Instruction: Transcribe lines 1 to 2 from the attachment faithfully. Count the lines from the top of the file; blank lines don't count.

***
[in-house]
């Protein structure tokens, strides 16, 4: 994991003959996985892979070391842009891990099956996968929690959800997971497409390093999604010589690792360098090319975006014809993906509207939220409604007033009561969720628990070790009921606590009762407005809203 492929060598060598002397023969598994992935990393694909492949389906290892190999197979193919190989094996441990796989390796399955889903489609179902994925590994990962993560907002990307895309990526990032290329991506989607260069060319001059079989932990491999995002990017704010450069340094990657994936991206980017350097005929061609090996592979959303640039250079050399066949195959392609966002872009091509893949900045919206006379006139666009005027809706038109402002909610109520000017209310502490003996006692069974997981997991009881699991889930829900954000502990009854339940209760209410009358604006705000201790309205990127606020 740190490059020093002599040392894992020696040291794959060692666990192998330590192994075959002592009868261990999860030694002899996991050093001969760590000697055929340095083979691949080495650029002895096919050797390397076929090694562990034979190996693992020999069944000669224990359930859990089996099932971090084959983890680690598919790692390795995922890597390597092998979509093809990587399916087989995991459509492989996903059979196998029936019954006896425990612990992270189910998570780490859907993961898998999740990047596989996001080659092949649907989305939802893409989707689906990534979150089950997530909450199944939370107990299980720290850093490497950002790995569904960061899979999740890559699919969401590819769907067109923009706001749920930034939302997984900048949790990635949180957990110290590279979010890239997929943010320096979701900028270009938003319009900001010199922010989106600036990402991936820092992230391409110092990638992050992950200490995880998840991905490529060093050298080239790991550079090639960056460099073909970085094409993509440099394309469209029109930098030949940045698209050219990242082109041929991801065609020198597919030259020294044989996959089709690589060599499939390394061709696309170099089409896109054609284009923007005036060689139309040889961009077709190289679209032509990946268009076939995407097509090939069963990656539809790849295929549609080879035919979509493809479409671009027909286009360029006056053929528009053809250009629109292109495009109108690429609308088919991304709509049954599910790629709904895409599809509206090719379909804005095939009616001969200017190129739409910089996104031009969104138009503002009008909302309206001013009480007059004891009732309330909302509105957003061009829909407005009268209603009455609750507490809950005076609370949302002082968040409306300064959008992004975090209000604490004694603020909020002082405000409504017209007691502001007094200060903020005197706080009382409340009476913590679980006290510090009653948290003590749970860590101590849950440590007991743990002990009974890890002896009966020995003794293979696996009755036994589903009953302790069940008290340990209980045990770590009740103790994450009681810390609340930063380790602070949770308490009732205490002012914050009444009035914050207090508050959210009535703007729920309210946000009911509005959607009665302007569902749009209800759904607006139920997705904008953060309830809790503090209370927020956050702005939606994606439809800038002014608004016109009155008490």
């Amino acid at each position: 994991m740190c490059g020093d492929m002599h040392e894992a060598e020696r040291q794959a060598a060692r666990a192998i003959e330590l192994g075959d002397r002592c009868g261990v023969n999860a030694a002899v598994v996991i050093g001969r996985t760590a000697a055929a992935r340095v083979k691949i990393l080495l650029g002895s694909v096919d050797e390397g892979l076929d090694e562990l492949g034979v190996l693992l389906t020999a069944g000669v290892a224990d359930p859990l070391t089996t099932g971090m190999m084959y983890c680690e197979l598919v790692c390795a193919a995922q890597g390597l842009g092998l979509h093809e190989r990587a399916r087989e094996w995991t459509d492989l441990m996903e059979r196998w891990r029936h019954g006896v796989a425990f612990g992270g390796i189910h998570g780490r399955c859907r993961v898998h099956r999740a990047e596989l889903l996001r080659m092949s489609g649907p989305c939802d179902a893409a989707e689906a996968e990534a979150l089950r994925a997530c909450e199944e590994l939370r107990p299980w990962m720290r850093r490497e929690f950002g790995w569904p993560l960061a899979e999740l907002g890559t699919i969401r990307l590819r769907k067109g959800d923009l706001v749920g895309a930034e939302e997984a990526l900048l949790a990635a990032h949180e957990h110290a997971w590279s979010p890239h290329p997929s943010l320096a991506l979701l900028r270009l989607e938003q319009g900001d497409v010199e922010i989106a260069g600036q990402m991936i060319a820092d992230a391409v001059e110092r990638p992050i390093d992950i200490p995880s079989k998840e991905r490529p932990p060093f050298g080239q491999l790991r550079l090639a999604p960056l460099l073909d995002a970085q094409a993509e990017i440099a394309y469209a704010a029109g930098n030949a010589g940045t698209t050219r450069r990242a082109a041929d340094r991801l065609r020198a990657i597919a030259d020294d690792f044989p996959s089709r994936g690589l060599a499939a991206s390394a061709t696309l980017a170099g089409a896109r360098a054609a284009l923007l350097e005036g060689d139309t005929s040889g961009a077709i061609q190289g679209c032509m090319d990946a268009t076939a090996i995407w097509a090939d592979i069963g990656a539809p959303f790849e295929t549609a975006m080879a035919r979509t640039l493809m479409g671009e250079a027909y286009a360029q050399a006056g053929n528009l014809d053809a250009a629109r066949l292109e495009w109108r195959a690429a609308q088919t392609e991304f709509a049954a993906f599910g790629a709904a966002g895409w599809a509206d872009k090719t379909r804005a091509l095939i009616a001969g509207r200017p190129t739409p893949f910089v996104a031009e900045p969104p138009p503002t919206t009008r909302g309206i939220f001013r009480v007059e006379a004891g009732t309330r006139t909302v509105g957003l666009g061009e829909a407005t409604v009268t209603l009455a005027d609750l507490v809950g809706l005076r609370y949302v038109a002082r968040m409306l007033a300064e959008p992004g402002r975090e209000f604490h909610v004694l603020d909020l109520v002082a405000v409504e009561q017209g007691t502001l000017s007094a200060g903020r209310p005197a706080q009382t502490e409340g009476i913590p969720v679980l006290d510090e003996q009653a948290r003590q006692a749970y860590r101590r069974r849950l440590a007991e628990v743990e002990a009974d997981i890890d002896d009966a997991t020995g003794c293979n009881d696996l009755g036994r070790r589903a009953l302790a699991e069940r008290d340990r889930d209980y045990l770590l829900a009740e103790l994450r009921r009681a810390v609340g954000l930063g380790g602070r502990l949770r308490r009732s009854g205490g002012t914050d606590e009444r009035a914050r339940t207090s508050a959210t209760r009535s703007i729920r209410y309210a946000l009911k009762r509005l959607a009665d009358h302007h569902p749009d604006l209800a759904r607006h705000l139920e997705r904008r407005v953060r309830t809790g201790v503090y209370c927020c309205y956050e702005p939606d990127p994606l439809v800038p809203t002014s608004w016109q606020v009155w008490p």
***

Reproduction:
[in-house]
């Protein structure tokens, strides 16, 4: 994991003959996985892979070391842009891990099956996968929690959800997971497409390093999604010589690792360098090319975006014809993906509207939220409604007033009561969720628990070790009921606590009762407005809203 492929060598060598002397023969598994992935990393694909492949389906290892190999197979193919190989094996441990796989390796399955889903489609179902994925590994990962993560907002990307895309990526990032290329991506989607260069060319001059079989932990491999995002990017704010450069340094990657994936991206980017350097005929061609090996592979959303640039250079050399066949195959392609966002872009091509893949900045919206006379006139666009005027809706038109402002909610109520000017209310502490003996006692069974997981997991009881699991889930829900954000502990009854339940209760209410009358604006705000201790309205990127606020 740190490059020093002599040392894992020696040291794959060692666990192998330590192994075959002592009868261990999860030694002899996991050093001969760590000697055929340095083979691949080495650029002895096919050797390397076929090694562990034979190996693992020999069944000669224990359930859990089996099932971090084959983890680690598919790692390795995922890597390597092998979509093809990587399916087989995991459509492989996903059979196998029936019954006896425990612990992270189910998570780490859907993961898998999740990047596989996001080659092949649907989305939802893409989707689906990534979150089950997530909450199944939370107990299980720290850093490497950002790995569904960061899979999740890559699919969401590819769907067109923009706001749920930034939302997984900048949790990635949180957990110290590279979010890239997929943010320096979701900028270009938003319009900001010199922010989106600036990402991936820092992230391409110092990638992050992950200490995880998840991905490529060093050298080239790991550079090639960056460099073909970085094409993509440099394309469209029109930098030949940045698209050219990242082109041929991801065609020198597919030259020294044989996959089709690589060599499939390394061709696309170099089409896109054609284009923007005036060689139309040889961009077709190289679209032509990946268009076939995407097509090939069963990656539809790849295929549609080879035919979509493809479409671009027909286009360029006056053929528009053809250009629109292109495009109108690429609308088919991304709509049954599910790629709904895409599809509206090719379909804005095939009616001969200017190129739409910089996104031009969104138009503002009008909302309206001013009480007059004891009732309330909302509105957003061009829909407005009268209603009455609750507490809950005076609370949302002082968040409306300064959008992004975090209000604490004694603020909020002082405000409504017209007691502001007094200060903020005197706080009382409340009476913590679980006290510090009653948290003590749970860590101590849950440590007991743990002990009974890890002896009966020995003794293979696996009755036994589903009953302790069940008290340990209980045990770590009740103790994450009681810390609340930063380790602070949770308490009732205490002012914050009444009035914050207090508050959210009535703007729920309210946000009911509005959607009665302007569902749009209800759904607006139920997705904008953060309830809790503090209370927020956050702005939606994606439809800038002014608004016109009155008490």